Gambling for Self's predominance with Realms
And Empires for your dice.
``If with the years male energy should wane,
Orders and honours on you shall be shed:
Thus will you still in man's remembrance reign,
A halo round your head.
``And when at length the End of all life's ends
Doth with the little lay the mighty down,
And domination finally descends
Graveward without its Crown,
``Processions populous, bedizened hearse,
And mourners ermined shall your dust convey
To pompous tomb, and vying prose and verse
Protract your little day.
``What though your name grow faint, as time recedes,
Like scarce-heard wave upon a far-off shore,
And wax the record of your words and deeds
A voice and nothing more,
``You will have drained all that the world can give,
All boons and blandishments of Love Profane,
Success and homage, for which sane men live,
And all the rest is vain.''
She ceased; and, as she ceased, then Sacred Love,
That ever and anon meanwhile had bent
On him her look, and smilingly surmised,
From his vague gaze and inattentive ears,
That he was only waiting for Her voice,
Like to the moon fleeting through fleecy clouds,
Her undissembled beauty on him bared,
And with a voice like sylvan rivulet
That haunts the woodlands, muffled half by leaves,
Serene and slow with silvery clearness spake.
``In the unseen first-fostering of breath
Whose secret is by Science vainly sought,
Uncertain borderland 'twixt Life and Death,
I share the silence of the Mother's thought.
``Her love is not more anxious than is mine,
Together we await the human cry,
For even then I, Sacred Love, divine
If it will grow to voice that may not die.
``And I its foster-mother am, and feed
Its suckling dreams, and watch it waxing strong,
Giving it for its plaything moorland reed,
That it may grow and ripen into Song.
``For Love Profane doth sleeplessly await
Its coming, to mislead it on its way,
Whispering, `Become what Greatness deemeth great,
Till mighty Rulers recognise your sway.'
``I listened tremblingly while Love Profane
Strove to entice you to the worldling's throne,
Along the worldling's way, but strove in vain.
Now hath She gone, and we are here alone.''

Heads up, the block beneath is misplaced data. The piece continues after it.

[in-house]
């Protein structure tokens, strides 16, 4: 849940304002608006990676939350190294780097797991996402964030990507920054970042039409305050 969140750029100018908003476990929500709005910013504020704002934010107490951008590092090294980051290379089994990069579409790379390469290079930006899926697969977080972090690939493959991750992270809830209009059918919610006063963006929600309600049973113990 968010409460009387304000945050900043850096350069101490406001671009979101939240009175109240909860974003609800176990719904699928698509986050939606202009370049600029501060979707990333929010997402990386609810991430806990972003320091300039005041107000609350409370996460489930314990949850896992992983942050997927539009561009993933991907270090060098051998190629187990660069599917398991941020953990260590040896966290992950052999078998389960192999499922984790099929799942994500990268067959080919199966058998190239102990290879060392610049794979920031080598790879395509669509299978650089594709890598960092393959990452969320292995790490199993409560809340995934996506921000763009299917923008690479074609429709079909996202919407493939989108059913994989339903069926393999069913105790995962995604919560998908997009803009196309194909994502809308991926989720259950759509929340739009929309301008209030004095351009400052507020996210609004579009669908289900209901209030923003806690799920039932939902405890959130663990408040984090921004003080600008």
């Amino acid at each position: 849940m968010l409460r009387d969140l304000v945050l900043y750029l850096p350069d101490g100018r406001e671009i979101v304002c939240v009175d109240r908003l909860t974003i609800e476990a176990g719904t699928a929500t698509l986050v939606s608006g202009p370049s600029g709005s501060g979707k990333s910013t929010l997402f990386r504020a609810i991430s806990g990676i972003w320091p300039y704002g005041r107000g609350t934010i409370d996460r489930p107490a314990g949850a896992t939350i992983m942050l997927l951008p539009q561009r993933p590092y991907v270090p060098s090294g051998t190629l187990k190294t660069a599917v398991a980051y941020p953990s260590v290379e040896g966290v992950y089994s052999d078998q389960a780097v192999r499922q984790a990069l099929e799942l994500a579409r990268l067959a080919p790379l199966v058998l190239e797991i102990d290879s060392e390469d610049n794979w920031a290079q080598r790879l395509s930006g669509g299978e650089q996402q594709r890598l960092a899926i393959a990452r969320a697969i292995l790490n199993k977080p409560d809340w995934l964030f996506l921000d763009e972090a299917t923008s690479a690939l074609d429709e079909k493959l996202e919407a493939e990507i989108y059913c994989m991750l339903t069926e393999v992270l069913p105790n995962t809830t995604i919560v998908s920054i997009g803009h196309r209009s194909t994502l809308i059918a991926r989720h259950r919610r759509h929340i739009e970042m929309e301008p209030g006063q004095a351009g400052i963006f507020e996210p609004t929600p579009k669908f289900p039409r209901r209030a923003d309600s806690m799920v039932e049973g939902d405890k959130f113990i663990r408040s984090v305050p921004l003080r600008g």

His gaze that had on Her who thuswise spake
Fastened, since indivisibly intent
Upon the cadence of her voice, quick turned
At these last words, to look for Love Profane.
But lo! its effigy from marble rim
Had vanished, like the face of Roman sway,
Kingship, Republic, Empire; and the flow
Of water welling through the rifled tomb
Was the sole sound he heard, until her voice
Melodiously measured, spake once more.
``Rise and come near to me, and take my hand,
And lay your cheek against my cheek, for sign
That you henceforth will know and understand
That all the children of the Muse are mine.
``Your parent am I, though I seem so young,
It is my birthright never to grow old;
Young shall I keep so long as songs are sung,
By such fresh offspring gladdened and consoled.
``I was beside the font when you were brought
Into the granite-pillared House of Prayer;
Smiled at your loneliness when first you sought
To sing away your load of childish care.
``Rapture maternal fluttered in my heart
When you yourself disdainfully denied
What worldlings prize, and chose the better part,
Wending where now I find you at my side.
``I know your present sorrow, since you fear
I have forsaken you and left you lone,
And Rome has silenced what you held so dear.
Wait! from the unseen seed the flower is grown.
``Rome is the tomb of Heroes, and of Kings,
Consuls, and conquerors, and world-wide sway:
What wonder, should it silence him that sings
Before he learns what he must sing and say?
``But you may live and die, a Voice unheard:
I promise not what I can not fulfil:
Only,-in the Beginning was the Word,
It was with God, and it is godlike still.
``But unto you, as unto all my line,
Or strong or weak, resounding or obscure,
I pledge the gifts inalienably mine,
Gifts that content and pleasures that endure:
``Companionship of woodlands, hills, and streams,
And gentle womenkind, to whom you owe
Youth in your heart, and shaping of your dreams,
And these will teach what more you need to know.
``Nature's still fresh society will keep
Your feelings young, as you each April follow
Coy maiden Spring, when she awakes from sleep
In windflower dell and primrose pillowed hollow:
``Watch Autumn wax in splendour day by day,
Then, slowly yielding unto Time's assault,
Her moribund magnificence decay,
To sleep entombed in Winter's icy vault;
``And when the boughs stretch bare and fallows hoar,
And plovers wheel about the moorland wide,
Hear the pinched wind wailing through chink and door,
With piteous prayer to share the warm fireside.
``Nature's capriciousness leaves just the same
Her inmost self; she does nor change nor veer;
Just as the seasons lend, with varying name,
Their contrast to the oneness of the year.
``The Poet's love no base-bred difference knows
Of high and low, the peasant and the peer,